On February 18, 2021, the European Commission (the Commission) published its Communication on an Open, Sustainable and Assertive Trade Policy which we previously analyzed in our blog post. Below, we look into the Communication’s Annex on Reforming the WTO: Towards a Sustainable and Effective Multilateral Trading System.

The Commission in its Trade Policy Review listed reforming the World Trade Organization (WTO) as a clear European Union (EU) priority. The Commission notes in the Annex that “Not only is trade vital for our economy; promoting rules-based international cooperation is the very essence of the European project. The EU must therefore play a leading role in creating momentum for meaningful WTO reform.”  Achieving this goal clearly will require engagement with other WTO members. In particular, the Commission calls on the United States’ support to unblock the current Appellate Body impasse and to cooperate closely on reforming all aspects of the WTO.  The Commission will also organize consultations with China and India to better align their WTO commitments with the size of their respective economies.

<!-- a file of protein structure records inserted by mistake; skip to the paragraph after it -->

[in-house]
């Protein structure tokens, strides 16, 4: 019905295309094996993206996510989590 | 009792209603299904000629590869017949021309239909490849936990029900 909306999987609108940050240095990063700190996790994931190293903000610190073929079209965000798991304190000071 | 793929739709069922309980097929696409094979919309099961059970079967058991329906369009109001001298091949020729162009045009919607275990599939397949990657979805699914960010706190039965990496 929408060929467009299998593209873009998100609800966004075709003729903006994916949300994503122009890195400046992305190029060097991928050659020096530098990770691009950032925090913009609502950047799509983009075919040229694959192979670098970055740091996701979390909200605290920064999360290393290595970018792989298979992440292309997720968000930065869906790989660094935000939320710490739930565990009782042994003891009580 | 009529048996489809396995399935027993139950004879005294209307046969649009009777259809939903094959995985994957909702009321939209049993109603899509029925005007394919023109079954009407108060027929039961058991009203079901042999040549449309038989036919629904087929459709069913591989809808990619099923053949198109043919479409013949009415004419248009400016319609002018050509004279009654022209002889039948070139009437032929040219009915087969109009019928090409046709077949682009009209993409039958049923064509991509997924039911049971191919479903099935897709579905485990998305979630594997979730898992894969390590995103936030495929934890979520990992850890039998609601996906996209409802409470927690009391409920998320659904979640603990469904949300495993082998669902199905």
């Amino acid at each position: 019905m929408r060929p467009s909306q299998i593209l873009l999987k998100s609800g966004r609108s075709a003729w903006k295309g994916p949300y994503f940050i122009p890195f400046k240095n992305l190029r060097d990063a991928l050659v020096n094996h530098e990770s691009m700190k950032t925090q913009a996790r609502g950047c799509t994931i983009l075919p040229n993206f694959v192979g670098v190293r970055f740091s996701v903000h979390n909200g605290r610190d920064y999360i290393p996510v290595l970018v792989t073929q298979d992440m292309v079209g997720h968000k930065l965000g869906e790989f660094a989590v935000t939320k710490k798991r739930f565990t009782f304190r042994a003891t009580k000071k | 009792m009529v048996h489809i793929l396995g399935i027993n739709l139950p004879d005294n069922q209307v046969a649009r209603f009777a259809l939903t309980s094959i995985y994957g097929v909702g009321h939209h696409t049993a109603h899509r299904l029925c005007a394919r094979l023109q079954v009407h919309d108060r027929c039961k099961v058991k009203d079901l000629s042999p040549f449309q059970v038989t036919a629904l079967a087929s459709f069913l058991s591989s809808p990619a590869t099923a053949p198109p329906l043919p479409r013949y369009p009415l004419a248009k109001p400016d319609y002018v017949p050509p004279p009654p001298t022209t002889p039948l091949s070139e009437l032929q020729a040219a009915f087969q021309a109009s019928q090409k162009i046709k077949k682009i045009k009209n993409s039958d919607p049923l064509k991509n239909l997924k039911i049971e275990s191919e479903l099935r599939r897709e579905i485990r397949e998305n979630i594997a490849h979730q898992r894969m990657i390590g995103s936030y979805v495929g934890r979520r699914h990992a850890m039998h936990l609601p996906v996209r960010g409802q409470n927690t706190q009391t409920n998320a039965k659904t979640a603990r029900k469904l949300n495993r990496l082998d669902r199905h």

Continue Reading The EU’s Approach to Reforming the WTO Towards a Sustainable and Effective Multilateral Trading System

The future direction of the World Trade Organization (“WTO”) hinges not only on the consensus agreement of the Members in appointing the WTO’s next Director-General, but also on the ability of that Director-General to forge a path forward to resolve the myriad issues currently facing the organization.

In August of this year, Roberto Azevêdo stepped down from his position as WTO Director-General, leaving his post open and eight candidates from around the globe in the running.  After months of campaigning, this pool was narrowed to two candidates: Nigeria’s Ngozi Okonjo-Iweala and Korea’s Trade Minister Yoo Myung-hee. On 28 October 2020, the WTO Committee Chairs of the selection process announced that Ms. Okonjo-Iweala was the candidate with the widest support. However, Ms. Okonjo-Iweala must be formally appointed by consensus by the General Council; a prospect that remains tenuous in light of the opposition of the United States. The United States was the only WTO Member to say that it would not support Ms. Okonjo-Iweala, but instead has reiterated that Minister Yoo “must” lead the WTO.  See USTR Statement on the WTO Director-General Selection Process.


Continue Reading A New Year and a Potential New Era for the WTO